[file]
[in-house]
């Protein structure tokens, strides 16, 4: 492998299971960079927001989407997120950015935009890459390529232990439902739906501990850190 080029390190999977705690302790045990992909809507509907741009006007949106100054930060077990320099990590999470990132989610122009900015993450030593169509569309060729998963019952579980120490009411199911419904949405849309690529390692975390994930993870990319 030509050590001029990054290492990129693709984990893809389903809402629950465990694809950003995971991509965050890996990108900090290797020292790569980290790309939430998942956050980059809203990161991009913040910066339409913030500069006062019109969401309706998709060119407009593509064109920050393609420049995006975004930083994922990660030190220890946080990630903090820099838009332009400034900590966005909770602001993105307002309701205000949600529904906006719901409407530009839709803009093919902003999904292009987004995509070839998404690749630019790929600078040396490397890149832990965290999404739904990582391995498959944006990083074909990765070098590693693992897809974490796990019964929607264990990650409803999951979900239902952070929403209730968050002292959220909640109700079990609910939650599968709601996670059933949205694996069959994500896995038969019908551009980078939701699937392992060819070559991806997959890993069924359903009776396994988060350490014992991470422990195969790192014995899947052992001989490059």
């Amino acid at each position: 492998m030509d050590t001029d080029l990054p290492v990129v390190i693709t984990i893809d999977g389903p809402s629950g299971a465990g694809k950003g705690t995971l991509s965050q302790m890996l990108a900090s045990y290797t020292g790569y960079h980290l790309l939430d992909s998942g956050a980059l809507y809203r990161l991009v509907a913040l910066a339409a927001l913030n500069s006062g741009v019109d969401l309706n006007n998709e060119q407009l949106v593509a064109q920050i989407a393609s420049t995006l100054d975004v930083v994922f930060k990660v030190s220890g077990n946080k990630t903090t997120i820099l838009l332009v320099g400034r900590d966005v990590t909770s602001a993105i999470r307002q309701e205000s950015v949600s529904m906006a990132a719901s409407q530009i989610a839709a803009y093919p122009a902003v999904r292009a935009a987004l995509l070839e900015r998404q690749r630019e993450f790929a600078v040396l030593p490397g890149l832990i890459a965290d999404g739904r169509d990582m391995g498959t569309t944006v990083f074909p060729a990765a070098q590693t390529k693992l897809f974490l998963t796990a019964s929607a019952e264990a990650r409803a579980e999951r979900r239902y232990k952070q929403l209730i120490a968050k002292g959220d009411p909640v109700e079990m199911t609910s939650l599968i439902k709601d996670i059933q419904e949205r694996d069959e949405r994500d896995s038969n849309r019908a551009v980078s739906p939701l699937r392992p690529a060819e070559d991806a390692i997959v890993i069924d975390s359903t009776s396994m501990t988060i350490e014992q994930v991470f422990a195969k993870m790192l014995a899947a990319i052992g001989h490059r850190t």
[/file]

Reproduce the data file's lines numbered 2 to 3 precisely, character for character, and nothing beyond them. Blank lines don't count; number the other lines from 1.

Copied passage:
């Protein structure tokens, strides 16, 4: 492998299971960079927001989407997120950015935009890459390529232990439902739906501990850190 080029390190999977705690302790045990992909809507509907741009006007949106100054930060077990320099990590999470990132989610122009900015993450030593169509569309060729998963019952579980120490009411199911419904949405849309690529390692975390994930993870990319 030509050590001029990054290492990129693709984990893809389903809402629950465990694809950003995971991509965050890996990108900090290797020292790569980290790309939430998942956050980059809203990161991009913040910066339409913030500069006062019109969401309706998709060119407009593509064109920050393609420049995006975004930083994922990660030190220890946080990630903090820099838009332009400034900590966005909770602001993105307002309701205000949600529904906006719901409407530009839709803009093919902003999904292009987004995509070839998404690749630019790929600078040396490397890149832990965290999404739904990582391995498959944006990083074909990765070098590693693992897809974490796990019964929607264990990650409803999951979900239902952070929403209730968050002292959220909640109700079990609910939650599968709601996670059933949205694996069959994500896995038969019908551009980078939701699937392992060819070559991806997959890993069924359903009776396994988060350490014992991470422990195969790192014995899947052992001989490059």
């Amino acid at each position: 492998m030509d050590t001029d080029l990054p290492v990129v390190i693709t984990i893809d999977g389903p809402s629950g299971a465990g694809k950003g705690t995971l991509s965050q302790m890996l990108a900090s045990y290797t020292g790569y960079h980290l790309l939430d992909s998942g956050a980059l809507y809203r990161l991009v509907a913040l910066a339409a927001l913030n500069s006062g741009v019109d969401l309706n006007n998709e060119q407009l949106v593509a064109q920050i989407a393609s420049t995006l100054d975004v930083v994922f930060k990660v030190s220890g077990n946080k990630t903090t997120i820099l838009l332009v320099g400034r900590d966005v990590t909770s602001a993105i999470r307002q309701e205000s950015v949600s529904m906006a990132a719901s409407q530009i989610a839709a803009y093919p122009a902003v999904r292009a935009a987004l995509l070839e900015r998404q690749r630019e993450f790929a600078v040396l030593p490397g890149l832990i890459a965290d999404g739904r169509d990582m391995g498959t569309t944006v990083f074909p060729a990765a070098q590693t390529k693992l897809f974490l998963t796990a019964s929607a019952e264990a990650r409803a579980e999951r979900r239902y232990k952070q929403l209730i120490a968050k002292g959220d009411p909640v109700e079990m199911t609910s939650l599968i439902k709601d996670i059933q419904e949205r694996d069959e949405r994500d896995s038969n849309r019908a551009v980078s739906p939701l699937r392992p690529a060819e070559d991806a390692i997959v890993i069924d975390s359903t009776s396994m501990t988060i350490e014992q994930v991470f422990a195969k993870m790192l014995a899947a990319i052992g001989h490059r850190t």